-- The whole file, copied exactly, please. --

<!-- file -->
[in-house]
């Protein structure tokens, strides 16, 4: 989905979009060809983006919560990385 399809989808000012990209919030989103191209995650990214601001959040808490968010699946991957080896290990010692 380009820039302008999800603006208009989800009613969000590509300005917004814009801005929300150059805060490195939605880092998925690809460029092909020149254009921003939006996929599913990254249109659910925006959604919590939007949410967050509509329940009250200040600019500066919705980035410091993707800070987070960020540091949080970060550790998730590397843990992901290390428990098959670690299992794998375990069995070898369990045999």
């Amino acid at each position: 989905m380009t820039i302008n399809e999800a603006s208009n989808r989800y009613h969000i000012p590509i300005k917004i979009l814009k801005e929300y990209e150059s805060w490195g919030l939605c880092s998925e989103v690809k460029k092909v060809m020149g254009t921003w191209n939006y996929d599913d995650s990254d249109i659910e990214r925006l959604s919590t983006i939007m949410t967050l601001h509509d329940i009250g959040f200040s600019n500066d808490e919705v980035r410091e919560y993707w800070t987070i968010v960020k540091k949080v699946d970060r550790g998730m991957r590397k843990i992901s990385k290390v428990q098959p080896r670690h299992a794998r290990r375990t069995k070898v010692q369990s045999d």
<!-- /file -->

[in-house]
């Protein structure tokens, strides 16, 4: 989905979009060809983006919560990385 399809989808000012990209919030989103191209995650990214601001959040808490968010699946991957080896290990010692 380009820039302008999800603006208009989800009613969000590509300005917004814009801005929300150059805060490195939605880092998925690809460029092909020149254009921003939006996929599913990254249109659910925006959604919590939007949410967050509509329940009250200040600019500066919705980035410091993707800070987070960020540091949080970060550790998730590397843990992901290390428990098959670690299992794998375990069995070898369990045999």
């Amino acid at each position: 989905m380009t820039i302008n399809e999800a603006s208009n989808r989800y009613h969000i000012p590509i300005k917004i979009l814009k801005e929300y990209e150059s805060w490195g919030l939605c880092s998925e989103v690809k460029k092909v060809m020149g254009t921003w191209n939006y996929d599913d995650s990254d249109i659910e990214r925006l959604s919590t983006i939007m949410t967050l601001h509509d329940i009250g959040f200040s600019n500066d808490e919705v980035r410091e919560y993707w800070t987070i968010v960020k540091k949080v699946d970060r550790g998730m991957r590397k843990i992901s990385k290390v428990q098959p080896r670690h299992a794998r290990r375990t069995k070898v010692q369990s045999d």